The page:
1.There are no bad characters.
It’s a disputable statement, but I really believe that every character has a good story in them. Even if the sole purpose for that character’s creation was nothing but shallow marketing, the possibility is there. That’s the great thing about an industry of imagination like comic books. Good stories are there, waiting around. All the writer’s need to do is find them.
The Sentry shouldn’t have sucked. At his core, he was a very Marvel character: a powerful hero with real human failings and faults. A common shorthand was that he was “Marvel’s Superman” but that’s not true at all. Superman was never a normal person. Superman–my Superman, the Superman written the way he should be–doesn’t struggle with doing the right thing, doesn’t whine or wring his hands or worry or cry every time anything happens. He just knows the right thing to do, because he was raised decently and honestly by good, kind people.
The Sentry isn’t Superman. He’s not a DC transplant. His roots are firmly Marvellian. He was a very normal person with very normal human troubles and fears and weaknesses, who was more powerful thatn his own good. And that was ok. In the beginning.
Love him or hate him, he’s a character with a ten year history that’s been firmly entrenched in the Marvel Universe, and it’s only a matter of time before he’s brought back from death. He was misused, abused, and generally wasted. But the potential…it was there.
First, a little history to catch up anybody unaware. The Sentry was created as a hoax in a partnership between Wizard and Marvel. Supposedly a “forgotten character” who was created and never used, Sentry was supposed to be a long-lost 60’s character created by Stan Lee and “Artie Rosen” (who never existed) that predated the FF. But this was not the case, and the it was soon revealed that it was indeed a hoax. Crickets ensued, since it was pretty obvious it was a hoax.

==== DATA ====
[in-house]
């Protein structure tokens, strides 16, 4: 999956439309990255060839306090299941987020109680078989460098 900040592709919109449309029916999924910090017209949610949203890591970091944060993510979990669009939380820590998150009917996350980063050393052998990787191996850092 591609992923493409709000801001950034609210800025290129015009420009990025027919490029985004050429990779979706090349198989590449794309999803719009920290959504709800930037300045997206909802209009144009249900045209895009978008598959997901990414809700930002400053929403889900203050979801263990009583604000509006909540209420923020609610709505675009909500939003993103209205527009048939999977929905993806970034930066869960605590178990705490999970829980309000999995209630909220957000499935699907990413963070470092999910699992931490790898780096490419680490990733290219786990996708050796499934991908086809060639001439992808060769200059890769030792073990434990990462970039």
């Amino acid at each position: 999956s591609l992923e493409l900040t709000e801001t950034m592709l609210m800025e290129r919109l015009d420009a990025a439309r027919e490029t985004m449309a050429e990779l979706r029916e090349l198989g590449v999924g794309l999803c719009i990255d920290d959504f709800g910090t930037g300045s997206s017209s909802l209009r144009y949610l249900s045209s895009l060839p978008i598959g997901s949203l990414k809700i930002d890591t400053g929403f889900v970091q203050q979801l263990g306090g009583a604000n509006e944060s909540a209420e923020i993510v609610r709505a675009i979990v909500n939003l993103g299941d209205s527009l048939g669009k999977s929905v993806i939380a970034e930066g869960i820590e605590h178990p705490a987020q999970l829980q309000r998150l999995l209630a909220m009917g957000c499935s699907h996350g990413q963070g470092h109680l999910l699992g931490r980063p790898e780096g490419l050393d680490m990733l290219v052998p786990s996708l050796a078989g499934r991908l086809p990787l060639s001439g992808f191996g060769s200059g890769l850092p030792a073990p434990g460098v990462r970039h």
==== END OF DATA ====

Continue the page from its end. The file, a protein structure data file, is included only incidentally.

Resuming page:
The initial mini-series that was supposed to introduce Sentry into the MU by Paul Jenkins and Jae Lee came along, and it was decent enough story, nothing stellar, but had some charms. Playing off the real world forgotten hero angle, Sentry was a forgotten hero in the actual Marvel Universe as well, though he was retconned into having had a significant role before he was forgotten by the heroes in question. Retcons are shaky, but this one worked well enough if you didn’t think too hard about it, and it fit in with the general theme they were going for. Then some stuff happened, the Void appeared, Sentry would have to disappear for everyone’s own good, blah blah blah, the end.
So he came, and went, and receded back into oblivion like plenty of concepts, a blip on the comic radar. Nothing wrong there.
The problems began when he came back.
2. Explanations Kill
Sentry both idea and character lay dormant for 4 years, until Quesada and Bendis made sweet sweet love in the backroom of a seedy bar and then went to Vegas and got married and as a wedding present Quesada gave Bendis the Avengers and then Bendis killed the Avengers and made a new team. Bendis plucked Sentry out of obscurity and thrust him back into the spotlight (as he did later with the Hood, and probably some other characters) and essentially set him up for failure. Because of his resurgence into the limelight, Paul Jenkins was called upon to craft a new solo story detailing the origins of the Sentry. Which he did.
And here’s where it all went wrong. Now they had to explain. And it’s painfully obvious that they stopped at the first idea. “Really really really powerful super soldier serum” Is just below “Wolverine’s son” as stupid origin.
Sorry Daken, it’s true. It’s really true.
Apparently now he could move one second ahead in time, or something. That doesn’t give you super-powers, or give the the power of a million exploding suns. That just makes you slightly early for things.